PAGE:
A friend and I recently launched a model rocket. We had installed an altitudemeter that exports all it's data for each quarter second into an Excel document. I want to take the data of the time and height of this document (about 1000 time steps) and use it to have a live altimeter in the top of the screen on the video using Vegas Pro 13. I basically want it to count the height live with the video. Does anyone know if this is possible in Sony Vegas? The best thing for me would be that it follows a graph so that the text doesn't change every quarter second, but every frame. If this can be done, it would be easier, because then I don't have to use every single step of time from Excel, but every 10 steps or so. It will still be accurate and smooth, though less of an annoying job.
I think you want this to be done automatically. But f course you could create 1000 text overlays, each one showing a particular altitude, and place the correct overlay at the correct point in the timeline for the correct duration (1/4 second). That would be a terribly tedious job!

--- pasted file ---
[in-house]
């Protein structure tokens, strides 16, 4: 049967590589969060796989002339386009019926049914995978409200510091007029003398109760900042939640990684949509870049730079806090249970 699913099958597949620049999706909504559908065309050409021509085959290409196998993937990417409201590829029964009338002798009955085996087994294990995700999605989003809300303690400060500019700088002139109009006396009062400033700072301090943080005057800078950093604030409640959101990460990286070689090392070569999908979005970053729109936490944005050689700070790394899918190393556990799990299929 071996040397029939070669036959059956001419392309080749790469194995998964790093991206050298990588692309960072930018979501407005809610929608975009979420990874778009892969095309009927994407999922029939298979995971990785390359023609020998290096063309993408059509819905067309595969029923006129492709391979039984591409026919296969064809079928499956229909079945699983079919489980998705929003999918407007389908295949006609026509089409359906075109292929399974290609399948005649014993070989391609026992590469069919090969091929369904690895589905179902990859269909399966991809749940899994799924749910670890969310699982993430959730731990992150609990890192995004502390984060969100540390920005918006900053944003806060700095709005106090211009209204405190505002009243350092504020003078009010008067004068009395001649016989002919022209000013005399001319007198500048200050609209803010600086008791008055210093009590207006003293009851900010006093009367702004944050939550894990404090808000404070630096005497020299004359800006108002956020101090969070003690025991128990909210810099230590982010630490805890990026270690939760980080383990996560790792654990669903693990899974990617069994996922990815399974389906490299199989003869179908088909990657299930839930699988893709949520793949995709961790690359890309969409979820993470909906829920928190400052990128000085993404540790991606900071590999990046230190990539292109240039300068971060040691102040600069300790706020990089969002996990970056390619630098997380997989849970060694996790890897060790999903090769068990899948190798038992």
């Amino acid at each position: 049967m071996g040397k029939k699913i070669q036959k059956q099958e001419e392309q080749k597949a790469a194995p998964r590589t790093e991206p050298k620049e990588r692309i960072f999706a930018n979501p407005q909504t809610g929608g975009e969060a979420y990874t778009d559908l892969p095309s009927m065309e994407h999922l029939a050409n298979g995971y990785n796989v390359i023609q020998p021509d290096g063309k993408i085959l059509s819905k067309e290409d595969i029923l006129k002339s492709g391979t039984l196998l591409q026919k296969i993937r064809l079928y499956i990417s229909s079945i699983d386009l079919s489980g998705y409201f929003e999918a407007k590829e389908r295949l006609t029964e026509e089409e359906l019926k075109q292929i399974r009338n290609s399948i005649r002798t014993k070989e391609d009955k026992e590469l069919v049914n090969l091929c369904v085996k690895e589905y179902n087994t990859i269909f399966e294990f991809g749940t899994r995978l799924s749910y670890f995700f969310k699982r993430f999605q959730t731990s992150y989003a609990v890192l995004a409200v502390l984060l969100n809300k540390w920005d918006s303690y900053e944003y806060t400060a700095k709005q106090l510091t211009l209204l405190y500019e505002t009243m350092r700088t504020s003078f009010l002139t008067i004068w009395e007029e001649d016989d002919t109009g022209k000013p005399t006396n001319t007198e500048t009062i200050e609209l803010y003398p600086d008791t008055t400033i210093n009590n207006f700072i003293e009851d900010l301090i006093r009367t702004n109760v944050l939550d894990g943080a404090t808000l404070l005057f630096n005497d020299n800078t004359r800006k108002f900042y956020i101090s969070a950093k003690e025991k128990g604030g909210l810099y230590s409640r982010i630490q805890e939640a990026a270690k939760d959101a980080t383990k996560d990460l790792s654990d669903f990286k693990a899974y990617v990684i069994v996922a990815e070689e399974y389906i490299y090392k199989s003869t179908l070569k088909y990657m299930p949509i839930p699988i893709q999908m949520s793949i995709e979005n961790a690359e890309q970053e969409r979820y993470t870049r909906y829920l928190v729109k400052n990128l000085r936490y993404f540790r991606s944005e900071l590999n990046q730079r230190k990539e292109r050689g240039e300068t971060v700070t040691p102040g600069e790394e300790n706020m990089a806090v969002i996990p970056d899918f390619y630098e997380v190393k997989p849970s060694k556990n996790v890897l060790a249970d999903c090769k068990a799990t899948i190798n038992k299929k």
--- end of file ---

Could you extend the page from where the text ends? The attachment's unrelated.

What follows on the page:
The best way to do it is with Vegas scripting. I have not used it myself but it should be able to accomplish what you're looking for.
If you have Excel, presumably you have PowerPoint? If so, there may be a way to get what you’re looking for that way. The basic idea would be something like this:
- Construct a chart using the Excel data;
- Put that into PowerPoint as a single slide;
- Animate the slide, suppressing the visual items you do not want to appear;
- Capture the actual running of that animation with something like Screenflow;
- Pull the resulting clip into Vegas and stretch it to cover the required time of the rocket flight
- Lie down in a dark room to recover from the effort
The trick is to choose the most appropriate chart to begin with, with the appropriate chart options, and to then suppress the undesired elements in PP. Done right, you could get anything from as complex as the actual chart series lines, all the way down to nothing but the simple numbers you talk about. I’d do as much as possible of the heavy lifting in Excel, and even prior to creating the chart. Consider things like splitting the data points into series that then all use the same x axis values. That’s the kind of thing that would let you get the consecutive numbers to be located at the same point in your video.
Dunno. If you’re strong on Excel and on PowerPoint animations, give it a ponder?